Save you money? Check.
Fulfill program requirements? Check.
Help you earn additional college credit? Double check.
August 05, 2013
Close your eyes and picture a course that has no guide or textbook to help you study, because all the material you needed to know – you already knew. All the life and work experiences you needed to understand – you already did. There are no tests or quizzes, and at the end, you earn college credit…. Sounds like a dream course, a fantasy we all drum up when work, life and school blur together into one seemingly endless challenge.
Except it isn’t. This dream that you dare to dream, is really true; it exists and it’s real.
That’s the idea behind Portfolio Assessment (previously known as Prior Learning Assessment (PLA) at Thomas Edison State College). Like many of our students, you may be surprised to find that you already have knowledge in multiple subject areas from a lifetime of learning that can be applied toward your degree. That college-level knowledge acquired outside the traditional college classroom is valuable because it may be your ticket to earning college credit.
With our new accelerated PLA-100 and PLA-200 courses, (1- and 2-credit courses, respectively) you will learn how to develop a portfolio to potentially earn credit for the college-level knowledge you have, equivalent to what would have been learned in a comparable college course. The difference is that your learning took place as a result of employment, independent study, training programs, volunteer services, cultural pursuits, hobbies, study abroad, and much, much more – so if you can earn credit for any of that, it’s a no-brainer!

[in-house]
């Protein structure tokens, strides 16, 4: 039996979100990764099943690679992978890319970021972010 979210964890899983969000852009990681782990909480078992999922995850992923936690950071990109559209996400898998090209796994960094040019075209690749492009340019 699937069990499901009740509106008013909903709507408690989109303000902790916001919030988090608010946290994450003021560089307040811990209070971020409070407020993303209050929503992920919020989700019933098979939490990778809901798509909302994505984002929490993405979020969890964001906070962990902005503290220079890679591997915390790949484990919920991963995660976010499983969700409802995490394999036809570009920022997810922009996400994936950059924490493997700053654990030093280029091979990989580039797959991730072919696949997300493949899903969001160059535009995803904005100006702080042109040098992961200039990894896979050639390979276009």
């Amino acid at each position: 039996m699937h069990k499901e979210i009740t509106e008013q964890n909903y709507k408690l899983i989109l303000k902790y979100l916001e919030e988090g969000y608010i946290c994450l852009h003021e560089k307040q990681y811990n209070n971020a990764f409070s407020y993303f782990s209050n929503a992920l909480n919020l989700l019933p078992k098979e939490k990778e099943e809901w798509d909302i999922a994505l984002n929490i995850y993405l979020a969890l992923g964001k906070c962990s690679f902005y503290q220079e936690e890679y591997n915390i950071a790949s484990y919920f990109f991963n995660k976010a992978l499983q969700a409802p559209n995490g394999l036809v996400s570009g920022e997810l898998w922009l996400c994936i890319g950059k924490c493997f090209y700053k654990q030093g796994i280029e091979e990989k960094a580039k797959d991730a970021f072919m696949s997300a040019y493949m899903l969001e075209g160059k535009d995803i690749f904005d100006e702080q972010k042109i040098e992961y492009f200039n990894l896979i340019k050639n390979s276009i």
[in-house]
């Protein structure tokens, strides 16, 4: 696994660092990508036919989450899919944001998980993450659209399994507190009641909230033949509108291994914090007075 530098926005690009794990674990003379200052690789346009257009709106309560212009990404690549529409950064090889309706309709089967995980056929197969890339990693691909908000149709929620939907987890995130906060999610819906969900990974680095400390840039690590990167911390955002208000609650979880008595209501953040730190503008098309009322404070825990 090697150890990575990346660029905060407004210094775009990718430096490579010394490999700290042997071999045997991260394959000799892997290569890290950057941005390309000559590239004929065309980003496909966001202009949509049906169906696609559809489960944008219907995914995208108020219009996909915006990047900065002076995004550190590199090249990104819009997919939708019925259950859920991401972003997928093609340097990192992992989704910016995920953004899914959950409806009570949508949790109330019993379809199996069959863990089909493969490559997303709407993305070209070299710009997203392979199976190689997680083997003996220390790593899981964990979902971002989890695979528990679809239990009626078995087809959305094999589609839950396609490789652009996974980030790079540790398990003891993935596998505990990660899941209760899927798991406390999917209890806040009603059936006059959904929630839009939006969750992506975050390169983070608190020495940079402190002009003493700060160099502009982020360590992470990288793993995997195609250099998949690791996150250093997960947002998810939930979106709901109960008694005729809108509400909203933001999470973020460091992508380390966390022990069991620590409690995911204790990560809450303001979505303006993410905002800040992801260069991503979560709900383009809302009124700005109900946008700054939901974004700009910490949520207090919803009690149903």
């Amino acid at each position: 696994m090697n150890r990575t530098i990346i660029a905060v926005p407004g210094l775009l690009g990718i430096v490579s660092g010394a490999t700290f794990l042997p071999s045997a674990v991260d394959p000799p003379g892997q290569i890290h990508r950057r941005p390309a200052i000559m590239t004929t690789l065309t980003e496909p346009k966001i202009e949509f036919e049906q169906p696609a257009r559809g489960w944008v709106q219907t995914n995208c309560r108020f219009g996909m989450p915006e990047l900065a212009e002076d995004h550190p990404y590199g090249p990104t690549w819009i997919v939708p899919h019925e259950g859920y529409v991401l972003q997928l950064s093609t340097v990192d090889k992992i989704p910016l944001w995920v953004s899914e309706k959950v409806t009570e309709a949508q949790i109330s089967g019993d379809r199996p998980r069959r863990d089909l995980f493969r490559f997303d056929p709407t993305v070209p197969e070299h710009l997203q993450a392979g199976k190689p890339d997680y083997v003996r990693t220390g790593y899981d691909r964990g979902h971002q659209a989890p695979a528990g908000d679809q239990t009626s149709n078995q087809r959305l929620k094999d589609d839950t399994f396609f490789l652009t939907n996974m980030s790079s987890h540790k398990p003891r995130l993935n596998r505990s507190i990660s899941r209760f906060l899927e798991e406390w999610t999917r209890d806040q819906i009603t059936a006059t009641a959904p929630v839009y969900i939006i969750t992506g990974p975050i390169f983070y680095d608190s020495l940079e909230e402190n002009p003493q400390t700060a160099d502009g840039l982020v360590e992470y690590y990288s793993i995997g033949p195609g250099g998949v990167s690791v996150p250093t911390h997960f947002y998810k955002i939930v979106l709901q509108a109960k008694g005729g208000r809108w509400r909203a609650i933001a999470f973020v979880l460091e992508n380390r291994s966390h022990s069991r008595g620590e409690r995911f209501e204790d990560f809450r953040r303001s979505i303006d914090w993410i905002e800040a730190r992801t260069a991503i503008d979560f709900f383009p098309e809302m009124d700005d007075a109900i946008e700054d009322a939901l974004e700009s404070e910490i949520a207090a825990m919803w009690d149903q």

To get started, first assess if you are a good candidate for portfolio assessment. As a working adult, chances are you have several areas to draw from. Until you learn how it’s done, building a portfolio can seem like a daunting task. Once you learn how, the benefits can help you in academic, professional and personal ways for a lifetime. Here’s why:
Academic. To learn how to build your portfolio, you take our accelerated PLA-100 and PLA-200 courses, a course sequence that helps you through the process of documenting your learning. These are credit courses, so you get credits for learning how you are going to get credits! These courses guide you as you create one or multiple portfolios; the average Thomas Edison State College student ends up earning around 12 additional credits through the portfolio process, and you could earn even more than that. (BONUS: An added benefit is the new cost structure for portfolio assessment, which could save you money. Click here for more information.)
Personal. Every day we are bombarded with information, and are constantly absorbing information through a mix of venues; we are internalizing a huge bank of learning. So how can you assess what is college-level knowledge? In creating a portfolio, you go through a significant amount of self-reflection and introspection to identify what you know as a result of your learning and experiences. As you review your competencies, knowledge and background, you may identify other areas of expertise you never thought about.
Professional. Your background is extensive, so wouldn’t it be incredible to show it off in one, well-organized place? Building a portfolio will help you develop lifelong learning skills that are great for your career, particularly as it can help you define a specific role, position or job description. A portfolio can also showcase your capabilities and accomplishments to a potential or current employer through your collection of evidence and detailed explanations of what it all means. A professional portfolio can add breadth and depth to your resume and your job search.
More than a course or a method for earning credit, Portfolio Assessment is a process that will benefit you as you navigate the new future you are building for yourself. As a Thomas Edison student, you already have the drive and determination to accomplish your goals, and you may already have the college-level knowledge it takes to get there.
Like Glinda says at the end of The Wizard of Oz, “ you’ve always had the power.” You just need to tap into it.